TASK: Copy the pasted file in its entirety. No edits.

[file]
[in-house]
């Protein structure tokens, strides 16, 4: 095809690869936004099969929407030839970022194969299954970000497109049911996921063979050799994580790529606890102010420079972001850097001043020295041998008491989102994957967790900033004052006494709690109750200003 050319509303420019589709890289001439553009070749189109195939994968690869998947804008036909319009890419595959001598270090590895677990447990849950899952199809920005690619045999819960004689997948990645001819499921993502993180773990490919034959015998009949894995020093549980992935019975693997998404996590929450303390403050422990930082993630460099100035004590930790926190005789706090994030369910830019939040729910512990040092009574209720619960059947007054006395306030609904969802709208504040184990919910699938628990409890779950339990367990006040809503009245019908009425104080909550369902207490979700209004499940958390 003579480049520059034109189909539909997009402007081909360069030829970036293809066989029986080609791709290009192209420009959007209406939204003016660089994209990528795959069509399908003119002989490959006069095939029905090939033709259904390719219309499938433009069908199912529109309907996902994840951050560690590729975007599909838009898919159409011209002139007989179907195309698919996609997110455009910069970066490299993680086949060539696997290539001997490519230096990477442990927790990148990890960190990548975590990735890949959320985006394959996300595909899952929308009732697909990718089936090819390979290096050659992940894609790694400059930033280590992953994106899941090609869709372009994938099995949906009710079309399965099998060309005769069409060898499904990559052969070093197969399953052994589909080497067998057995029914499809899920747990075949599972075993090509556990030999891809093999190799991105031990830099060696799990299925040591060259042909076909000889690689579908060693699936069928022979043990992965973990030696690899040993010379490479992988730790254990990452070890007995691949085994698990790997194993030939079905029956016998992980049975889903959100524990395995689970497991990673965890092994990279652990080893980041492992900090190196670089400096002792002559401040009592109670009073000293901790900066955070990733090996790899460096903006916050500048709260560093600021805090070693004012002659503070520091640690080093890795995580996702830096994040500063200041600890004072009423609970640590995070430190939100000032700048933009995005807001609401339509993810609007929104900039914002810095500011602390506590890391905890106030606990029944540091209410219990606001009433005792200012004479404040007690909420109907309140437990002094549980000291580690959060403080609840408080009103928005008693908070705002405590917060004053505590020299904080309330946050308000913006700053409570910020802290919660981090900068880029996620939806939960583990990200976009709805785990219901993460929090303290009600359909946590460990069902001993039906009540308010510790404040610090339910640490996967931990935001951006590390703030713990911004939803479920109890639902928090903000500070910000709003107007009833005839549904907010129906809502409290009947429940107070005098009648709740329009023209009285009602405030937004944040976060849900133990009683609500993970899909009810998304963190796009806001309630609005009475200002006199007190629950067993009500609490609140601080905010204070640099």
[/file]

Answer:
[in-house]
């Protein structure tokens, strides 16, 4: 095809690869936004099969929407030839970022194969299954970000497109049911996921063979050799994580790529606890102010420079972001850097001043020295041998008491989102994957967790900033004052006494709690109750200003 050319509303420019589709890289001439553009070749189109195939994968690869998947804008036909319009890419595959001598270090590895677990447990849950899952199809920005690619045999819960004689997948990645001819499921993502993180773990490919034959015998009949894995020093549980992935019975693997998404996590929450303390403050422990930082993630460099100035004590930790926190005789706090994030369910830019939040729910512990040092009574209720619960059947007054006395306030609904969802709208504040184990919910699938628990409890779950339990367990006040809503009245019908009425104080909550369902207490979700209004499940958390 003579480049520059034109189909539909997009402007081909360069030829970036293809066989029986080609791709290009192209420009959007209406939204003016660089994209990528795959069509399908003119002989490959006069095939029905090939033709259904390719219309499938433009069908199912529109309907996902994840951050560690590729975007599909838009898919159409011209002139007989179907195309698919996609997110455009910069970066490299993680086949060539696997290539001997490519230096990477442990927790990148990890960190990548975590990735890949959320985006394959996300595909899952929308009732697909990718089936090819390979290096050659992940894609790694400059930033280590992953994106899941090609869709372009994938099995949906009710079309399965099998060309005769069409060898499904990559052969070093197969399953052994589909080497067998057995029914499809899920747990075949599972075993090509556990030999891809093999190799991105031990830099060696799990299925040591060259042909076909000889690689579908060693699936069928022979043990992965973990030696690899040993010379490479992988730790254990990452070890007995691949085994698990790997194993030939079905029956016998992980049975889903959100524990395995689970497991990673965890092994990279652990080893980041492992900090190196670089400096002792002559401040009592109670009073000293901790900066955070990733090996790899460096903006916050500048709260560093600021805090070693004012002659503070520091640690080093890795995580996702830096994040500063200041600890004072009423609970640590995070430190939100000032700048933009995005807001609401339509993810609007929104900039914002810095500011602390506590890391905890106030606990029944540091209410219990606001009433005792200012004479404040007690909420109907309140437990002094549980000291580690959060403080609840408080009103928005008693908070705002405590917060004053505590020299904080309330946050308000913006700053409570910020802290919660981090900068880029996620939806939960583990990200976009709805785990219901993460929090303290009600359909946590460990069902001993039906009540308010510790404040610090339910640490996967931990935001951006590390703030713990911004939803479920109890639902928090903000500070910000709003107007009833005839549904907010129906809502409290009947429940107070005098009648709740329009023209009285009602405030937004944040976060849900133990009683609500993970899909009810998304963190796009806001309630609005009475200002006199007190629950067993009500609490609140601080905010204070640099």